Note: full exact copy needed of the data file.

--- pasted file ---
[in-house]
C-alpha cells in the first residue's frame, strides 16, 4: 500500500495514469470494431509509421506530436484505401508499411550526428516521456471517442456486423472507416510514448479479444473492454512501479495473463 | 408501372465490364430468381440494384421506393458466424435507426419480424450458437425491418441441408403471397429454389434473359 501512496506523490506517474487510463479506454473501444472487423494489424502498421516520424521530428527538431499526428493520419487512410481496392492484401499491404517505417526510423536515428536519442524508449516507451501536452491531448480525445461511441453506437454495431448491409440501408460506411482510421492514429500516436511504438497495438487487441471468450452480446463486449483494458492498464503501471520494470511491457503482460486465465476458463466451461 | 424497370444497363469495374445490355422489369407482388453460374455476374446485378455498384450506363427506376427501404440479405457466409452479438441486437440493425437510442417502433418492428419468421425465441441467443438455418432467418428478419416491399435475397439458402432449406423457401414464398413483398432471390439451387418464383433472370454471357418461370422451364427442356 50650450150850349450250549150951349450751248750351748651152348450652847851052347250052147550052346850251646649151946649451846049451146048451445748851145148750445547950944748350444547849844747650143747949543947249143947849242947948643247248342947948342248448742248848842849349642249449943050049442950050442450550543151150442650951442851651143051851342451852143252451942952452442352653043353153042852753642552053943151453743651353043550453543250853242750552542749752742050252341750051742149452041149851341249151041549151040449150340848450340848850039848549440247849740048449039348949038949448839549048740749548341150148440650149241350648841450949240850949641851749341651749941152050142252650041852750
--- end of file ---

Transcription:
[in-house]
C-alpha cells in the first residue's frame, strides 16, 4: 500500500495514469470494431509509421506530436484505401508499411550526428516521456471517442456486423472507416510514448479479444473492454512501479495473463 | 408501372465490364430468381440494384421506393458466424435507426419480424450458437425491418441441408403471397429454389434473359 501512496506523490506517474487510463479506454473501444472487423494489424502498421516520424521530428527538431499526428493520419487512410481496392492484401499491404517505417526510423536515428536519442524508449516507451501536452491531448480525445461511441453506437454495431448491409440501408460506411482510421492514429500516436511504438497495438487487441471468450452480446463486449483494458492498464503501471520494470511491457503482460486465465476458463466451461 | 424497370444497363469495374445490355422489369407482388453460374455476374446485378455498384450506363427506376427501404440479405457466409452479438441486437440493425437510442417502433418492428419468421425465441441467443438455418432467418428478419416491399435475397439458402432449406423457401414464398413483398432471390439451387418464383433472370454471357418461370422451364427442356 50650450150850349450250549150951349450751248750351748651152348450652847851052347250052147550052346850251646649151946649451846049451146048451445748851145148750445547950944748350444547849844747650143747949543947249143947849242947948643247248342947948342248448742248848842849349642249449943050049442950050442450550543151150442650951442851651143051851342451852143252451942952452442352653043353153042852753642552053943151453743651353043550453543250853242750552542749752742050252341750051742149452041149851341249151041549151040449150340848450340848850039848549440247849740048449039348949038949448839549048740749548341150148440650149241350648841450949240850949641851749341651749941152050142252650041852750